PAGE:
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NZ labour market 'balance' caps wage inflation

NZ labour market 'balance' caps wage inflation, justifies accommodative policy, RBNZ's Bascand says

By Jonathan Underhill

April 7 (BusinessDesk) - The largest recorded surge in migration in a century has helped drive New Zealand's economic growth but has also boosted the labour force, keeping a lid on wage inflation, says Reserve Bank Deputy Governor Geoff Bascand.

In a speech at Otago University, Bascand said central bank researchers had created a labour utilisation index that showed supply and demand in the labour market "have been broadly in balance since early 2014, creating little upward pressure on wages."

"Stronger than expected labour supply, and greater than expected slack, has been a factor in our assessment that monetary policy should remain accommodative,” he said. “In view of the close relationship between labour market dynamics and inflation pressures, we will continue to monitor a broad range of labour market indicators to help inform our monetary policy decisions."

Annual inflation was just 0.1 percent in 2015 and is forecast to have picked up to just 0.4 percent in the three ended March 31, based on the bank's last monetary policy statement. The March quarter consumer price index is due for release on April 18 and will help financial markets assess whether the Reserve Bank will cut the official cash rate on April 28 or hold off until June 9, the two options seen as most likely.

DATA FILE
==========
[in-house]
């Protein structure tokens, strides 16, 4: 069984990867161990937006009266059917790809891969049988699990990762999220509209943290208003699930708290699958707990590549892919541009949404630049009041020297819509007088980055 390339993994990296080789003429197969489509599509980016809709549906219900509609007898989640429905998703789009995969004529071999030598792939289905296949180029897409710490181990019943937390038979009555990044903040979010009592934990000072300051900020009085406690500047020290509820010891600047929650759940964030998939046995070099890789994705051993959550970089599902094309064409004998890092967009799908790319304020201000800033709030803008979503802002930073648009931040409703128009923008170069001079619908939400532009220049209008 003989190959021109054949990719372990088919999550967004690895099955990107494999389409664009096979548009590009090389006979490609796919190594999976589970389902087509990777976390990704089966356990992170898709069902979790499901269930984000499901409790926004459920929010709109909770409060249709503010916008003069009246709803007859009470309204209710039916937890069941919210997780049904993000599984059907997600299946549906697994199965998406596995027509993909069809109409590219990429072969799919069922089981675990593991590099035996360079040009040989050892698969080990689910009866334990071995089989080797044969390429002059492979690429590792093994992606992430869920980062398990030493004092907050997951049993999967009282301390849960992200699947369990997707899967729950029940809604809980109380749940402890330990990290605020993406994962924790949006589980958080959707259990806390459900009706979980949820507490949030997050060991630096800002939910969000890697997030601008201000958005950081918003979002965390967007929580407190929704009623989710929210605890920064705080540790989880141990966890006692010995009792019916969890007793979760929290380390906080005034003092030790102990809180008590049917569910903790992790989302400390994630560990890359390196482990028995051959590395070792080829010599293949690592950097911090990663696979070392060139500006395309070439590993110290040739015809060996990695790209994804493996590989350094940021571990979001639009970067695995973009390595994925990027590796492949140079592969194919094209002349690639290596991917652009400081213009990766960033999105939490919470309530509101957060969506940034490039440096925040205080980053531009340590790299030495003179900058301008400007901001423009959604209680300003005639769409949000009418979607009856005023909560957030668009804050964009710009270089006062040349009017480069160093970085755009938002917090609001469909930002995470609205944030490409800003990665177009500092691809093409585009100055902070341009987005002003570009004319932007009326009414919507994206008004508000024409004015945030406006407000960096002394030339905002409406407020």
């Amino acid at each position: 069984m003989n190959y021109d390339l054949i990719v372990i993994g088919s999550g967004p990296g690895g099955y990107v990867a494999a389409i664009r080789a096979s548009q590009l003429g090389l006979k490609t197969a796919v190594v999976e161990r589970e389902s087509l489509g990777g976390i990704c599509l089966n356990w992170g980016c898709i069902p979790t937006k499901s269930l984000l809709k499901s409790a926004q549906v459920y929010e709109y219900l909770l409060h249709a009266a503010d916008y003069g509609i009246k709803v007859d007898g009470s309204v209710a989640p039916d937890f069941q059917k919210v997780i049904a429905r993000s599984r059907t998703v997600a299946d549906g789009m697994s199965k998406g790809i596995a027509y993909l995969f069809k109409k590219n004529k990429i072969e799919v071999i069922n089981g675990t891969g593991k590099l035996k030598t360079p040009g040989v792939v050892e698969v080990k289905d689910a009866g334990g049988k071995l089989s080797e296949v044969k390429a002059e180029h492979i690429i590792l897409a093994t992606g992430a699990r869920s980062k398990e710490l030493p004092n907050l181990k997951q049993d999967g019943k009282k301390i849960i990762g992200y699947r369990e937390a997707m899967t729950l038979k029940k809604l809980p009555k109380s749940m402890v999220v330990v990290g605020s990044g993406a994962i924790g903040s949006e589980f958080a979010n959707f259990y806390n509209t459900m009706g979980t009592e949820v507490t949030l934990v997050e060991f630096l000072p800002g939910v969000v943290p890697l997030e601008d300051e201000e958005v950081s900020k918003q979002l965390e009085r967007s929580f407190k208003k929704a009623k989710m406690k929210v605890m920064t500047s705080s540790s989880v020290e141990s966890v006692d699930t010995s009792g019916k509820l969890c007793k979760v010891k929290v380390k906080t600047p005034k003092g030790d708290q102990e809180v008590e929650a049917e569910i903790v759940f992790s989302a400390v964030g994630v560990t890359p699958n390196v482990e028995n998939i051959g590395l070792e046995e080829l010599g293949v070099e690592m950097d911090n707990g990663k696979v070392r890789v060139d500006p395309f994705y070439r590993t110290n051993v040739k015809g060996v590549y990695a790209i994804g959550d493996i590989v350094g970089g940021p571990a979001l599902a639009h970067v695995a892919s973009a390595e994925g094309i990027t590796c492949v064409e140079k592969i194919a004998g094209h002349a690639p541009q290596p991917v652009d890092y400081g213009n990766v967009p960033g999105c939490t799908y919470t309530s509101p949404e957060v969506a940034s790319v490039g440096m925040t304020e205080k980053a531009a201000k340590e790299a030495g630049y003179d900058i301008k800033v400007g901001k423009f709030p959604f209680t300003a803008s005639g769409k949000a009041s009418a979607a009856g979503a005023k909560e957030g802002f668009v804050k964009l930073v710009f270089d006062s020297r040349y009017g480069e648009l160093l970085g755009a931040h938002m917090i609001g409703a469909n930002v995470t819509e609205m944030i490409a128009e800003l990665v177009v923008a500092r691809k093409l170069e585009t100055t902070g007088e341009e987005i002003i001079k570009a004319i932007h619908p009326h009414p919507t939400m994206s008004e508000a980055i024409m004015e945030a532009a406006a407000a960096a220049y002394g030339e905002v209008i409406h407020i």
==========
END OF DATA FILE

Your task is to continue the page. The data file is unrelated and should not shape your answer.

There is a 55 percent probability that the bank will cut the OCR to 2 percent this month, and a 45 percent likelihood it will remain at 2.25 percent, based on the overnight interest swap curve.

Bascand said much of the weakness in inflation can be attributed to the decline in commodity prices and a high New Zealand dollar "but the higher productive capacity of the economy from rapid growth in the labour force also explains some of the weakness in inflation”.

The New Zealand economy has created 180,000 jobs since 2011, driven by population growth and increased participation. In that time the population has increased by about 250,000, with half of that coming from net migration, he said. Average private sector hourly wages rose 0.2 percent in the fourth quarter for a 2.5 percent annual increase, government figures in February showed.

"Much of the current surge in migration is explained by weakness in the Australian and world economy that has made New Zealand a relatively more attractive place to live," Bascand said. "Because our labour supply has increased at a time when businesses are facing lower world demand, it results in lower wage and inflationary pressures."

New Zealand has continued to post record net migration, with a 67,400 gain in the 12 months ended Feb. 29, led by arrivals from Australia, China and the Philippines. Migrant arrivals rose 10 percent to 124,200 in the latest 12 month period, from a year earlier, while departures fell 1 percent to 56,900, government figures show. Net migration from Australia was a gain of 1,600, the highest since September 1991 and the fifth straight month of annual gains.


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